MINNEAPOLIS (WCCO) — Summer won’t officially start for two weeks, but tick season is definitely here. And it could be worse this year. That’s because ticks thrived after our mild winter. And they’re spreading across the state, infecting more Minnesotans with Lyme disease. But a recent change in the weather could take the teeth out of their march across the state.
Alex Lamkin checks his kids for ticks after time outside.
“If we’re out in the country like we are, they’re everywhere, anything by the woods, tall grass, that’s where they’re going to be,” Lamkin said.
Last year a tick bit 2-year-old Cameron. The bite resulted in Lyme disease.
“The tick bite was right on her back, right there. She got bit a week later she got a bulls eye rash, well we never saw the tick,” Lamkin said.
He knows the risk to his kids is real, especially from mid-May through mid-July. Ticks are expected to be a bigger problem this year nationwide because of the mild winter. Here there was enough snow cover to protect the ticks, when it melted and stayed away, there was a rapid emergence of the population.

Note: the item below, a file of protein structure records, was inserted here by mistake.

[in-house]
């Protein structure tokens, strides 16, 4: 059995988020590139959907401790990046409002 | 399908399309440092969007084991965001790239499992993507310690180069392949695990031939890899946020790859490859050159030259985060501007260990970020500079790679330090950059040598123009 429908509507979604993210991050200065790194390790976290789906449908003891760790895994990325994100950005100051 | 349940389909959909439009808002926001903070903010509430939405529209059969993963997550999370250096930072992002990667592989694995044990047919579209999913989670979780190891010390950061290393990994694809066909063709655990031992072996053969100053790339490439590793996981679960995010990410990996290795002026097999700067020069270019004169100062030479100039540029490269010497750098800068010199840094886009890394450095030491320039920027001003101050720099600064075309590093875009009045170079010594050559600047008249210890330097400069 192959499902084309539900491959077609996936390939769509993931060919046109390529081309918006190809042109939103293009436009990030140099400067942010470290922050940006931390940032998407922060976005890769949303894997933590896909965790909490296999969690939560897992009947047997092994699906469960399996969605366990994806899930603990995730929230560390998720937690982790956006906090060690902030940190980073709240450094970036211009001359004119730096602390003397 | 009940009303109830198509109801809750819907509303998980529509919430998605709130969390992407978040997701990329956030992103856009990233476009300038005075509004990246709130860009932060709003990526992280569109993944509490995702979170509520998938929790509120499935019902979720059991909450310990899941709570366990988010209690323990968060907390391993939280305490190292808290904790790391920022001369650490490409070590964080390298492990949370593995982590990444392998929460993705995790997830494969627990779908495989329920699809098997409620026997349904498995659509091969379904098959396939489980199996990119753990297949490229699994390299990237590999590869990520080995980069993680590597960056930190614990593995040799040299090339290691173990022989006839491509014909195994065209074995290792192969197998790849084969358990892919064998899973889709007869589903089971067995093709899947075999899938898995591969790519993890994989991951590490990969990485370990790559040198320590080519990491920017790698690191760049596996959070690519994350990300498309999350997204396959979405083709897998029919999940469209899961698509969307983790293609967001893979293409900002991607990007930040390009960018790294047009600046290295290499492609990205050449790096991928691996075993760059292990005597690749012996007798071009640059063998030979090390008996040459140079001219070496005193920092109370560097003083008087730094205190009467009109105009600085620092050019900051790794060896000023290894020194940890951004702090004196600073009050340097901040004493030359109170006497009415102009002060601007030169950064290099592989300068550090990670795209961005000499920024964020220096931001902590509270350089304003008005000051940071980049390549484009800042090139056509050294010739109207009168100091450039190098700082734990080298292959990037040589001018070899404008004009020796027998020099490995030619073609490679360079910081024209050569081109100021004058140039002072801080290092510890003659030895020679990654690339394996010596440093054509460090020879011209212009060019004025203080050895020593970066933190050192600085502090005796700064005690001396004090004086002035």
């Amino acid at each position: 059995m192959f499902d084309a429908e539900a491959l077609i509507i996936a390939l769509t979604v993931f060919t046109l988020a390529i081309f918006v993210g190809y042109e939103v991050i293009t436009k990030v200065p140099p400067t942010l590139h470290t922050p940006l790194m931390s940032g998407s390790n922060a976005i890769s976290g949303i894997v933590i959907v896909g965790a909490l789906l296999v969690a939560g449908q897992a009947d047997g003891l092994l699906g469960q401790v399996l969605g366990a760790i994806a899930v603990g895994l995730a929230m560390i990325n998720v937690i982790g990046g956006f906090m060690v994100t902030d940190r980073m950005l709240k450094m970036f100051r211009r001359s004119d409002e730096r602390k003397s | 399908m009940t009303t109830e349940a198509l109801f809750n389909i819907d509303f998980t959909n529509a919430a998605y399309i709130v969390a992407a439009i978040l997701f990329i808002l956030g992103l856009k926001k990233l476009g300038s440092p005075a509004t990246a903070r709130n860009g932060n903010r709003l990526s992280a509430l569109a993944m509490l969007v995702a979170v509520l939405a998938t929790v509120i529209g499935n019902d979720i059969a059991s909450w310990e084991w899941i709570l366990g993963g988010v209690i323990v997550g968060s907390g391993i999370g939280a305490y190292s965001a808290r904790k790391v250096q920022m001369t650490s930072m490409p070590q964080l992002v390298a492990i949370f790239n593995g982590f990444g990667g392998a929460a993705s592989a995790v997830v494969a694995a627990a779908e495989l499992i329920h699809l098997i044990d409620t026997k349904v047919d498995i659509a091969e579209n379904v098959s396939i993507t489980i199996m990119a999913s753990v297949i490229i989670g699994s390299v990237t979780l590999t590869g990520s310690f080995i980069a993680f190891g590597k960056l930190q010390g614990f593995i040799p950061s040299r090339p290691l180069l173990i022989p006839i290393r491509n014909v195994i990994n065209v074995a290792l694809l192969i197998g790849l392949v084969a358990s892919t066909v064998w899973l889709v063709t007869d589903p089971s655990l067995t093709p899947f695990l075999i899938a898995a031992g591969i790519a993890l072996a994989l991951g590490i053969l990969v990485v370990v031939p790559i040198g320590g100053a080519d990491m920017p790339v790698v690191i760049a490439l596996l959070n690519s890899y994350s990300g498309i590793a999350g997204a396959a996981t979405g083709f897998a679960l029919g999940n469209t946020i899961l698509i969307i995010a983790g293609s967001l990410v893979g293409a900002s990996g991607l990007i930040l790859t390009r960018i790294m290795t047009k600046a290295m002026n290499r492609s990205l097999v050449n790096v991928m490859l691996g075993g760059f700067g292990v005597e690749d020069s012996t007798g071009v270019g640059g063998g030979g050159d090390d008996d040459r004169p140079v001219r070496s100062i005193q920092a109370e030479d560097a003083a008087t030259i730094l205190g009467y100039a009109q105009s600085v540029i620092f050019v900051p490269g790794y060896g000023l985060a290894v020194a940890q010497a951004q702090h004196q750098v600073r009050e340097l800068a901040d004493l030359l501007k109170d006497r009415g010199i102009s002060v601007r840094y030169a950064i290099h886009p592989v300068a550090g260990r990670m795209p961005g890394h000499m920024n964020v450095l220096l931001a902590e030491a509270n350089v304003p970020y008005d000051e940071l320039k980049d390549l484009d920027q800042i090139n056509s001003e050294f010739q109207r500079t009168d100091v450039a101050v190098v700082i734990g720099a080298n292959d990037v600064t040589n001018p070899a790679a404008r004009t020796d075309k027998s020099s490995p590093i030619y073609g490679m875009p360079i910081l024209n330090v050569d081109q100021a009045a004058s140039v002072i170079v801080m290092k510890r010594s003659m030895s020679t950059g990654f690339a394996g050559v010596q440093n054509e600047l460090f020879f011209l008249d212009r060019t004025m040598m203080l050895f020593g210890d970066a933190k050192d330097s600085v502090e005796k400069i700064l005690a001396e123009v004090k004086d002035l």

Recent weather could change that. The Minnesota Department of Health explains ticks prefer humid or moist conditions. Rainfall helps ticks thrive. But our hot, dry weather helps kill them, especially black-legged ones that carry Lyme disease.
Lamkin admits wearing long sleeves and tucking pants into socks isn’t realistic for his kids during summer. But he said they’ll spray with a repellant with DEET.
“We just have to be even more diligent on checking the kids because there’s no way we can keep them inside all summer long, nor do we want to,” Lamkin said.
If you get a tick, use tweezers to grasp it near its mouth. Slowly pull the tick straight out, then clean the area. Minnesota averages more than 1,500 cases of Lyme and other tick-borne diseases each year.
For more information on tickborne diseases, click here.